The couple married on a hotel rooftop in 1992. The glittering event was attended by political heavyweights Jim Bolger, Mike Moore, Helen Clark and Judith Tizard.
Five years later it was all over, as Sir Paul left his wife for 25-year-old television reporter Fleur Revell. Elder went on to become a doctor.
The relationship with Revell was brief and ended badly under an intense media spotlight.
In recent years he had been living with his current wife, Deborah, at a Hawkes Bay farm with gardens and thousands of olive trees.
Sir Paul never shied away from attention and could be accused of seeking it, publishing an autobiography in 1999.
He also made a music CD which reportedly broke store return records. He defended it, saying profits went to charity.
He supported the Paralympics for 20 years and made two documentaries about the competition.
He also led the fight against methamphetamine, or P, by championing the Stellar Trust, which he helped launch in the midst of his adopted daughter Millie Elder's very public battle with the drug.
In 2011 he published another book, Daughters of Erebus, a reassessment of the cause of the 1979 disaster in which an Air New Zealand DC-10 crashed into Mt Erebus in Antarctica, killing all 257 people on board.
Sir Paul was both lauded and criticised by media analysts during his career.
The Broadcasting Standards Authority had more than one run-in with Holmes. Regarding one story about NZ's so-called brain drain, the BSA said: "In his enthusiasm for the story the presenter failed to demonstrate the impartiality required of him."
His salary was reported to be more than $770,000, prompting former prime minister David Lange to say he would "dance naked on a table" for Holmes' salary.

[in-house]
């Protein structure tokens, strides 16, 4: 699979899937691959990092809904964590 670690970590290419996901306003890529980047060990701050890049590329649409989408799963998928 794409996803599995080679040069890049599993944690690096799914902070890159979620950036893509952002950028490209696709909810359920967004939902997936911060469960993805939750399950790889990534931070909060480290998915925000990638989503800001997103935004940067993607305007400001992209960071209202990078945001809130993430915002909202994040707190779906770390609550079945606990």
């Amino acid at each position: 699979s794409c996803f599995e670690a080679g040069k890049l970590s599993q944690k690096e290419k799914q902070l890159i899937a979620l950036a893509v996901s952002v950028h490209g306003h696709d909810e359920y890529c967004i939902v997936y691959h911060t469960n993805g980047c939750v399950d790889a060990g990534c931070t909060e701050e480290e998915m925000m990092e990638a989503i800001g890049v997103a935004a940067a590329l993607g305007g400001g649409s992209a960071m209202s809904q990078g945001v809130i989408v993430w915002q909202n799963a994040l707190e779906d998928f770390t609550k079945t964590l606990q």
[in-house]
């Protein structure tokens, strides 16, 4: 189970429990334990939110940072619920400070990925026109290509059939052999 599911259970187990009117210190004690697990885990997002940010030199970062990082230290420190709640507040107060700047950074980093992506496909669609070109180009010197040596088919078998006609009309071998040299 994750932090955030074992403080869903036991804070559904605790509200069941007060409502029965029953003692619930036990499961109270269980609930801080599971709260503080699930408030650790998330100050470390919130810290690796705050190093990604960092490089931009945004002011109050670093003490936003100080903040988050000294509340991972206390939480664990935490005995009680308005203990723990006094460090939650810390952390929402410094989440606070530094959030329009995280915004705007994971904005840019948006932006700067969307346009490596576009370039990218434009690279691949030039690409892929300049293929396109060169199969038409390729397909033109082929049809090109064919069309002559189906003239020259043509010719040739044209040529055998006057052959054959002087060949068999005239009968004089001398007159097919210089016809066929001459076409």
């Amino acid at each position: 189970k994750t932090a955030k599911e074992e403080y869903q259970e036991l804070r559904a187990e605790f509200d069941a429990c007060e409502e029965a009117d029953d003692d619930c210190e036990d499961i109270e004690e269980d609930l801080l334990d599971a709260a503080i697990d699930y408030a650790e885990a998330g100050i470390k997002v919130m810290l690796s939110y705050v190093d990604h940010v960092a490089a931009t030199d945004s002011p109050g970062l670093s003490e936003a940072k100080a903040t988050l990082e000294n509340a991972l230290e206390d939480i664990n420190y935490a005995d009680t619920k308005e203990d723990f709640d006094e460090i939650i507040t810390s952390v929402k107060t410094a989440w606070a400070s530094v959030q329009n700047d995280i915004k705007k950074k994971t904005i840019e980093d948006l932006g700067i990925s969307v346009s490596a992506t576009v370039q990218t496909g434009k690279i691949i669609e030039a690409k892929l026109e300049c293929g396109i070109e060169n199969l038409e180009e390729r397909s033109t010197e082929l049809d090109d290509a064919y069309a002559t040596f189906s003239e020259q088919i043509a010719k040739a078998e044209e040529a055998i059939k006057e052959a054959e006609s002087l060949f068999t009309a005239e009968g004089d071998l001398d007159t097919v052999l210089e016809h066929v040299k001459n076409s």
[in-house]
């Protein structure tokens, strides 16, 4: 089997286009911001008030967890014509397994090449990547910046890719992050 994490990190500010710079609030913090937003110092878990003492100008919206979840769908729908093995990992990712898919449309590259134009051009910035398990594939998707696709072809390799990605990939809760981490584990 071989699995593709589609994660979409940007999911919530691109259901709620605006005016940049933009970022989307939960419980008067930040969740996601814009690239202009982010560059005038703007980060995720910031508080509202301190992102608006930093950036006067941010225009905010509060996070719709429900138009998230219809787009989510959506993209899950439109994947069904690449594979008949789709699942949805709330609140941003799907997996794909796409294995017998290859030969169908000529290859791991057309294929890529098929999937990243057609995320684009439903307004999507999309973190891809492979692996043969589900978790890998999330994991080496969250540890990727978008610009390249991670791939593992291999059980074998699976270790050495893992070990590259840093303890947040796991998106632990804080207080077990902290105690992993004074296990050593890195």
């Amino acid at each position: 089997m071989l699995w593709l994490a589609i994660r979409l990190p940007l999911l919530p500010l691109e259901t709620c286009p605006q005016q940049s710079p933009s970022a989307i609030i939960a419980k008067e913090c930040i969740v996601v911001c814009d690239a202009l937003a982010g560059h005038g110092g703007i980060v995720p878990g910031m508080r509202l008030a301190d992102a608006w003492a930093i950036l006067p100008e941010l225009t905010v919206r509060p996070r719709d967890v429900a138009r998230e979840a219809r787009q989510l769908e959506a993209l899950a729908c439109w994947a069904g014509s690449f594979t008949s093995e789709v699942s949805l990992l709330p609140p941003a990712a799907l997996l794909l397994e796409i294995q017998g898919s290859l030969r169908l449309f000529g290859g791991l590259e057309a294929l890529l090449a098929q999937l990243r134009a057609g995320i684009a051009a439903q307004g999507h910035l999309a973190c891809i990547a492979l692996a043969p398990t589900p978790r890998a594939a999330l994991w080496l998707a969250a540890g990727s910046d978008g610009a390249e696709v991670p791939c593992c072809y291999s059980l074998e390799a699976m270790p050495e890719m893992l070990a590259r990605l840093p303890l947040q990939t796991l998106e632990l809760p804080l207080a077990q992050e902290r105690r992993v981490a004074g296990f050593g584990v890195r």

Jim Bolger, another former prime minister, said: "The more Paul Holmes is paid, the more trivial his show becomes."
Holmes left the show in 2004 after failed contract negotiations.
Critics aside, Sir Paul received awards for his work in the media - including for radio, television and as a columnist. He covered major New Zealand stories including the Aramoana massacre, and also international stories such as the terrorist attacks against the US and the death of Princess Diana.
In 2003 he was made a Companion of the New Zealand Order of Merit for his services to broadcasting and the community.
He made the headlines again that year but this time the coverage was negative. On his Newstalk ZB talkshow in September, Holmes described United Nations Secretary General Kofi Annan as a "cheeky darkie". He also suggested that newspapers might be more judgmental at certain times of the month because of the high number of women journalists employed in the industry.
The comments, which provoked widespread outrage and led to Mitsubishi axing its sponsorship of TVNZ's evening Holmes show, were reported around the world. The sponsorship was reportedly worth $1 million.
In 2009 Sir Paul began hosting TVNZ's political show Q+A. He had been writing a column for the Herald on Sunday before transferring to the New Zealand Herald.
It was his column for the latter in February last year (2012) which perhaps stirred up his last piece of controversy after tearing into Maori radicals and suggesting New Zealand should replace its national day, Waitangi Day, with Anzac Day.
Complaints to the New Zealand Press Council were upheld.
Following his open-heart surgery in June, Sir Paul wrote a personal account of what he had been through.
"I couldn't speak ... Not with the half-inch pipe down my throat. I couldn't sleep. Not for days. The staff urged me to try. But when I closed my eyes I saw only nightmare visions. It was unbearable. I was exhausted,'' he recounted.
"I've written this not to suggest I'm the only person who's ever had open heart surgery. Not at all. Please don't think that. But I've written it in good health, full of beans again, looking out on a golden spring day, the cold wind has gone and there is so much love in my life.
"What more could a man want?''